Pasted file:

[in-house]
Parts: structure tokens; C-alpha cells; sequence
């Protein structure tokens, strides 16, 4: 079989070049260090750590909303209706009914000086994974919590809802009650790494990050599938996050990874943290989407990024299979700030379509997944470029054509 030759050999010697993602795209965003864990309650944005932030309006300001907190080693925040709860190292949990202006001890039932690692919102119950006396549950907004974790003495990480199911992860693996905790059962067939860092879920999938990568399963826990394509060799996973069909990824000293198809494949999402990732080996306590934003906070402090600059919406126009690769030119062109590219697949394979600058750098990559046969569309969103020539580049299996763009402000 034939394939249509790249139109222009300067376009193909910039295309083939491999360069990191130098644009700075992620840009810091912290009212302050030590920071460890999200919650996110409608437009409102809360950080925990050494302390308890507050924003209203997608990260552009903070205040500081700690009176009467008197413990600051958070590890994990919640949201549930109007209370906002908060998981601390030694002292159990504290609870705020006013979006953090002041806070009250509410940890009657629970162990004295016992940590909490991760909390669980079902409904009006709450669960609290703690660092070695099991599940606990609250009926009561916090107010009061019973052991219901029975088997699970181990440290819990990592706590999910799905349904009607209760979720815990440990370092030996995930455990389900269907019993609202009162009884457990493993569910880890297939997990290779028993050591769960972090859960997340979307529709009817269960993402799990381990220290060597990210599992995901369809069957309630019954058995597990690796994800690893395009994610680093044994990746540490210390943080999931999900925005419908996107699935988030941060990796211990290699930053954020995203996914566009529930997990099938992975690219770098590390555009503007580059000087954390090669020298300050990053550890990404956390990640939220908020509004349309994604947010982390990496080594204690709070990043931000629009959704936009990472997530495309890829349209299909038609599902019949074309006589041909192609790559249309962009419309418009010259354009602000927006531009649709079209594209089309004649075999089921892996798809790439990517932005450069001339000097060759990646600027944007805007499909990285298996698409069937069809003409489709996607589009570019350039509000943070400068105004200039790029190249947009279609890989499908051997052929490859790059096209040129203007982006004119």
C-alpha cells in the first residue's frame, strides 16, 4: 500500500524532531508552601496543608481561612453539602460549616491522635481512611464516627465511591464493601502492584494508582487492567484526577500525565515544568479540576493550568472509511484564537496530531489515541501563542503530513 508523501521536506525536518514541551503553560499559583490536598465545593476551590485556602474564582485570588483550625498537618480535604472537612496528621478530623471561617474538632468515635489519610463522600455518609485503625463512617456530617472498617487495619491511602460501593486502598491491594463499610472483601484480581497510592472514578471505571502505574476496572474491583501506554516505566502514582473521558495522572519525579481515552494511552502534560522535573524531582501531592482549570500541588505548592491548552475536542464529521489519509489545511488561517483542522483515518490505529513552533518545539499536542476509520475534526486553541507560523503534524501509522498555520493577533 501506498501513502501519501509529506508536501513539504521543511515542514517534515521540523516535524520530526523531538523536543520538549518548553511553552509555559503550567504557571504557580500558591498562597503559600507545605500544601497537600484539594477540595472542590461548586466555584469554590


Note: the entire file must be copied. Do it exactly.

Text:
[in-house]
Parts: structure tokens; C-alpha cells; sequence
């Protein structure tokens, strides 16, 4: 079989070049260090750590909303209706009914000086994974919590809802009650790494990050599938996050990874943290989407990024299979700030379509997944470029054509 030759050999010697993602795209965003864990309650944005932030309006300001907190080693925040709860190292949990202006001890039932690692919102119950006396549950907004974790003495990480199911992860693996905790059962067939860092879920999938990568399963826990394509060799996973069909990824000293198809494949999402990732080996306590934003906070402090600059919406126009690769030119062109590219697949394979600058750098990559046969569309969103020539580049299996763009402000 034939394939249509790249139109222009300067376009193909910039295309083939491999360069990191130098644009700075992620840009810091912290009212302050030590920071460890999200919650996110409608437009409102809360950080925990050494302390308890507050924003209203997608990260552009903070205040500081700690009176009467008197413990600051958070590890994990919640949201549930109007209370906002908060998981601390030694002292159990504290609870705020006013979006953090002041806070009250509410940890009657629970162990004295016992940590909490991760909390669980079902409904009006709450669960609290703690660092070695099991599940606990609250009926009561916090107010009061019973052991219901029975088997699970181990440290819990990592706590999910799905349904009607209760979720815990440990370092030996995930455990389900269907019993609202009162009884457990493993569910880890297939997990290779028993050591769960972090859960997340979307529709009817269960993402799990381990220290060597990210599992995901369809069957309630019954058995597990690796994800690893395009994610680093044994990746540490210390943080999931999900925005419908996107699935988030941060990796211990290699930053954020995203996914566009529930997990099938992975690219770098590390555009503007580059000087954390090669020298300050990053550890990404956390990640939220908020509004349309994604947010982390990496080594204690709070990043931000629009959704936009990472997530495309890829349209299909038609599902019949074309006589041909192609790559249309962009419309418009010259354009602000927006531009649709079209594209089309004649075999089921892996798809790439990517932005450069001339000097060759990646600027944007805007499909990285298996698409069937069809003409489709996607589009570019350039509000943070400068105004200039790029190249947009279609890989499908051997052929490859790059096209040129203007982006004119």
C-alpha cells in the first residue's frame, strides 16, 4: 500500500524532531508552601496543608481561612453539602460549616491522635481512611464516627465511591464493601502492584494508582487492567484526577500525565515544568479540576493550568472509511484564537496530531489515541501563542503530513 508523501521536506525536518514541551503553560499559583490536598465545593476551590485556602474564582485570588483550625498537618480535604472537612496528621478530623471561617474538632468515635489519610463522600455518609485503625463512617456530617472498617487495619491511602460501593486502598491491594463499610472483601484480581497510592472514578471505571502505574476496572474491583501506554516505566502514582473521558495522572519525579481515552494511552502534560522535573524531582501531592482549570500541588505548592491548552475536542464529521489519509489545511488561517483542522483515518490505529513552533518545539499536542476509520475534526486553541507560523503534524501509522498555520493577533 501506498501513502501519501509529506508536501513539504521543511515542514517534515521540523516535524520530526523531538523536543520538549518548553511553552509555559503550567504557571504557580500558591498562597503559600507545605500544601497537600484539594477540595472542590461548586466555584469554590